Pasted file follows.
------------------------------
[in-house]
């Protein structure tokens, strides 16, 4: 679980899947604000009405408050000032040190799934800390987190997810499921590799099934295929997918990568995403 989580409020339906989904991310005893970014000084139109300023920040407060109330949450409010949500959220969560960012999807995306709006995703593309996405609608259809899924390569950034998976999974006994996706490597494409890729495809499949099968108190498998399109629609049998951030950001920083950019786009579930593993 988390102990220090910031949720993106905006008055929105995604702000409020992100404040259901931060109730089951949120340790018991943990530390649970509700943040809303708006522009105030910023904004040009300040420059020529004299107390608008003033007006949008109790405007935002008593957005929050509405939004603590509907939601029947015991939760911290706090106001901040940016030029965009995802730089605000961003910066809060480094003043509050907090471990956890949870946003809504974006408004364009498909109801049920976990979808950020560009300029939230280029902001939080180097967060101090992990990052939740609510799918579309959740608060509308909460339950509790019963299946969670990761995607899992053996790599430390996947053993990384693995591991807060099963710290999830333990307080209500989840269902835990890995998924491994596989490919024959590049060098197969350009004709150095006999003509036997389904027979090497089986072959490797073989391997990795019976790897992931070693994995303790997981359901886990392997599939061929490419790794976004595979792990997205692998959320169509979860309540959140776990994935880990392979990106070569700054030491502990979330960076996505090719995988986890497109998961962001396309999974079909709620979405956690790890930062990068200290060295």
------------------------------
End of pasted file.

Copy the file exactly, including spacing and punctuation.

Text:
[in-house]
């Protein structure tokens, strides 16, 4: 679980899947604000009405408050000032040190799934800390987190997810499921590799099934295929997918990568995403 989580409020339906989904991310005893970014000084139109300023920040407060109330949450409010949500959220969560960012999807995306709006995703593309996405609608259809899924390569950034998976999974006994996706490597494409890729495809499949099968108190498998399109629609049998951030950001920083950019786009579930593993 988390102990220090910031949720993106905006008055929105995604702000409020992100404040259901931060109730089951949120340790018991943990530390649970509700943040809303708006522009105030910023904004040009300040420059020529004299107390608008003033007006949008109790405007935002008593957005929050509405939004603590509907939601029947015991939760911290706090106001901040940016030029965009995802730089605000961003910066809060480094003043509050907090471990956890949870946003809504974006408004364009498909109801049920976990979808950020560009300029939230280029902001939080180097967060101090992990990052939740609510799918579309959740608060509308909460339950509790019963299946969670990761995607899992053996790599430390996947053993990384693995591991807060099963710290999830333990307080209500989840269902835990890995998924491994596989490919024959590049060098197969350009004709150095006999003509036997389904027979090497089986072959490797073989391997990795019976790897992931070693994995303790997981359901886990392997599939061929490419790794976004595979792990997205692998959320169509979860309540959140776990994935880990392979990106070569700054030491502990979330960076996505090719995988986890497109998961962001396309999974079909709620979405956690790890930062990068200290060295």